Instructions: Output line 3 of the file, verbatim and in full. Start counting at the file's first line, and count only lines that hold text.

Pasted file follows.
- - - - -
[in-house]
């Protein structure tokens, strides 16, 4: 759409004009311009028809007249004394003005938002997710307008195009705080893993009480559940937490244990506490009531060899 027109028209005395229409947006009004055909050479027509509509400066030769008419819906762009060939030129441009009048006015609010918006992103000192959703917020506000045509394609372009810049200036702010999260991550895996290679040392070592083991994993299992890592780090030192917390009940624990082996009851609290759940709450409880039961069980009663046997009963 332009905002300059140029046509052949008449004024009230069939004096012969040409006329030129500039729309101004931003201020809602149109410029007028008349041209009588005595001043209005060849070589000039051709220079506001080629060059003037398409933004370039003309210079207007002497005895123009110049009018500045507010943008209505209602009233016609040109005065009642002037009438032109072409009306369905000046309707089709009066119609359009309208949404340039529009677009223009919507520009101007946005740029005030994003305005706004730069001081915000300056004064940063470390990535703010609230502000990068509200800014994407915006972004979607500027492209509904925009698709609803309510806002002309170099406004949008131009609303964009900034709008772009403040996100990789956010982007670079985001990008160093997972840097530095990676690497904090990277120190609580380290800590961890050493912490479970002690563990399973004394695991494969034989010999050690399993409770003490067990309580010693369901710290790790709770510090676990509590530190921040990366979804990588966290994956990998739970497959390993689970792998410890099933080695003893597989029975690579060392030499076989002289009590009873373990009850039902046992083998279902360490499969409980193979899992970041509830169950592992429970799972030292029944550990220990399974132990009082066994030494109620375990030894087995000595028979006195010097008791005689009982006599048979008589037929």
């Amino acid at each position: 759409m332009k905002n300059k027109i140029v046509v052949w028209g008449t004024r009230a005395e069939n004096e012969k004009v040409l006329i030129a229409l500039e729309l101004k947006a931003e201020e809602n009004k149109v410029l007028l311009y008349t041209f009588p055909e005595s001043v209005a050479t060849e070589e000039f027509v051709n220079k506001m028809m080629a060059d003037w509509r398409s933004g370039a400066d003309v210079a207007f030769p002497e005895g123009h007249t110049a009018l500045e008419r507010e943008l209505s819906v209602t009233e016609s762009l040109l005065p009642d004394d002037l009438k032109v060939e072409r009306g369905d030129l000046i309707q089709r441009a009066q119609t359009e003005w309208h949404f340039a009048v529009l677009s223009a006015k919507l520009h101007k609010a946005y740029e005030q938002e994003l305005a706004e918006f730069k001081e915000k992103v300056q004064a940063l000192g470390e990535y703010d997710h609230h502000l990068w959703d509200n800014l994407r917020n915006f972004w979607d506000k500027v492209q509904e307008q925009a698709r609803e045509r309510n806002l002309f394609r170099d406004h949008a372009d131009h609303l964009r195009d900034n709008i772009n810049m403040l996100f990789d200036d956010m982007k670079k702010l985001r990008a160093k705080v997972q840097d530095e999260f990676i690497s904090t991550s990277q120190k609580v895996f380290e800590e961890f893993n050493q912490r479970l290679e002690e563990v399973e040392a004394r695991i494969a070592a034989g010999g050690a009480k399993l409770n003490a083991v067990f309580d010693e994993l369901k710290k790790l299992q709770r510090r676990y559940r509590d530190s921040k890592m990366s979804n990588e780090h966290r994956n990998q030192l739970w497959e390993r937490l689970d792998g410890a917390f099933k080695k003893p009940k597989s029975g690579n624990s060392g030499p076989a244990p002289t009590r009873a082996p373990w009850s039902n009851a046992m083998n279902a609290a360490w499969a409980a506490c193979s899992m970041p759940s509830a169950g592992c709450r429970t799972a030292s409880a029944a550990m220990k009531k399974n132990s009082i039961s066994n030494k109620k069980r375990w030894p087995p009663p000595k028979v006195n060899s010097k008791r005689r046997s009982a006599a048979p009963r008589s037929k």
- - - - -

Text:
């Amino acid at each position: 759409m332009k905002n300059k027109i140029v046509v052949w028209g008449t004024r009230a005395e069939n004096e012969k004009v040409l006329i030129a229409l500039e729309l101004k947006a931003e201020e809602n009004k149109v410029l007028l311009y008349t041209f009588p055909e005595s001043v209005a050479t060849e070589e000039f027509v051709n220079k506001m028809m080629a060059d003037w509509r398409s933004g370039a400066d003309v210079a207007f030769p002497e005895g123009h007249t110049a009018l500045e008419r507010e943008l209505s819906v209602t009233e016609s762009l040109l005065p009642d004394d002037l009438k032109v060939e072409r009306g369905d030129l000046i309707q089709r441009a009066q119609t359009e003005w309208h949404f340039a009048v529009l677009s223009a006015k919507l520009h101007k609010a946005y740029e005030q938002e994003l305005a706004e918006f730069k001081e915000k992103v300056q004064a940063l000192g470390e990535y703010d997710h609230h502000l990068w959703d509200n800014l994407r917020n915006f972004w979607d506000k500027v492209q509904e307008q925009a698709r609803e045509r309510n806002l002309f394609r170099d406004h949008a372009d131009h609303l964009r195009d900034n709008i772009n810049m403040l996100f990789d200036d956010m982007k670079k702010l985001r990008a160093k705080v997972q840097d530095e999260f990676i690497s904090t991550s990277q120190k609580v895996f380290e800590e961890f893993n050493q912490r479970l290679e002690e563990v399973e040392a004394r695991i494969a070592a034989g010999g050690a009480k399993l409770n003490a083991v067990f309580d010693e994993l369901k710290k790790l299992q709770r510090r676990y559940r509590d530190s921040k890592m990366s979804n990588e780090h966290r994956n990998q030192l739970w497959e390993r937490l689970d792998g410890a917390f099933k080695k003893p009940k597989s029975g690579n624990s060392g030499p076989a244990p002289t009590r009873a082996p373990w009850s039902n009851a046992m083998n279902a609290a360490w499969a409980a506490c193979s899992m970041p759940s509830a169950g592992c709450r429970t799972a030292s409880a029944a550990m220990k009531k399974n132990s009082i039961s066994n030494k109620k069980r375990w030894p087995p009663p000595k028979v006195n060899s010097k008791r005689r046997s009982a006599a048979p009963r008589s037929k």